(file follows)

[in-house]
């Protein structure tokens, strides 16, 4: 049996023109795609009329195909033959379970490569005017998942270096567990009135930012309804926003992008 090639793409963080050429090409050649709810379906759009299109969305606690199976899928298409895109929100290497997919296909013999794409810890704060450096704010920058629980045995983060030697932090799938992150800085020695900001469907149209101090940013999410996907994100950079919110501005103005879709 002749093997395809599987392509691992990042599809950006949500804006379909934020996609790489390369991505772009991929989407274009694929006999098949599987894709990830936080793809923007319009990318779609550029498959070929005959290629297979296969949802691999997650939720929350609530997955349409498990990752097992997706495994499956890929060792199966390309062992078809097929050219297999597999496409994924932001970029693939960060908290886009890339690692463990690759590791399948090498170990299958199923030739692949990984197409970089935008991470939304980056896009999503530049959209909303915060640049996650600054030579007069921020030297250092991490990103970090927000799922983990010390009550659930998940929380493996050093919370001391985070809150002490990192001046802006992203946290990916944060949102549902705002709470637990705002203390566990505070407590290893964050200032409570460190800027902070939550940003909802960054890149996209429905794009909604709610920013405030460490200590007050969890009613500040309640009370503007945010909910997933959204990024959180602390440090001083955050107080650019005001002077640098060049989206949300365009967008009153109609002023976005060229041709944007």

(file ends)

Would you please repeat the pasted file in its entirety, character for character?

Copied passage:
[in-house]
């Protein structure tokens, strides 16, 4: 049996023109795609009329195909033959379970490569005017998942270096567990009135930012309804926003992008 090639793409963080050429090409050649709810379906759009299109969305606690199976899928298409895109929100290497997919296909013999794409810890704060450096704010920058629980045995983060030697932090799938992150800085020695900001469907149209101090940013999410996907994100950079919110501005103005879709 002749093997395809599987392509691992990042599809950006949500804006379909934020996609790489390369991505772009991929989407274009694929006999098949599987894709990830936080793809923007319009990318779609550029498959070929005959290629297979296969949802691999997650939720929350609530997955349409498990990752097992997706495994499956890929060792199966390309062992078809097929050219297999597999496409994924932001970029693939960060908290886009890339690692463990690759590791399948090498170990299958199923030739692949990984197409970089935008991470939304980056896009999503530049959209909303915060640049996650600054030579007069921020030297250092991490990103970090927000799922983990010390009550659930998940929380493996050093919370001391985070809150002490990192001046802006992203946290990916944060949102549902705002709470637990705002203390566990505070407590290893964050200032409570460190800027902070939550940003909802960054890149996209429905794009909604709610920013405030460490200590007050969890009613500040309640009370503007945010909910997933959204990024959180602390440090001083955050107080650019005001002077640098060049989206949300365009967008009153109609002023976005060229041709944007």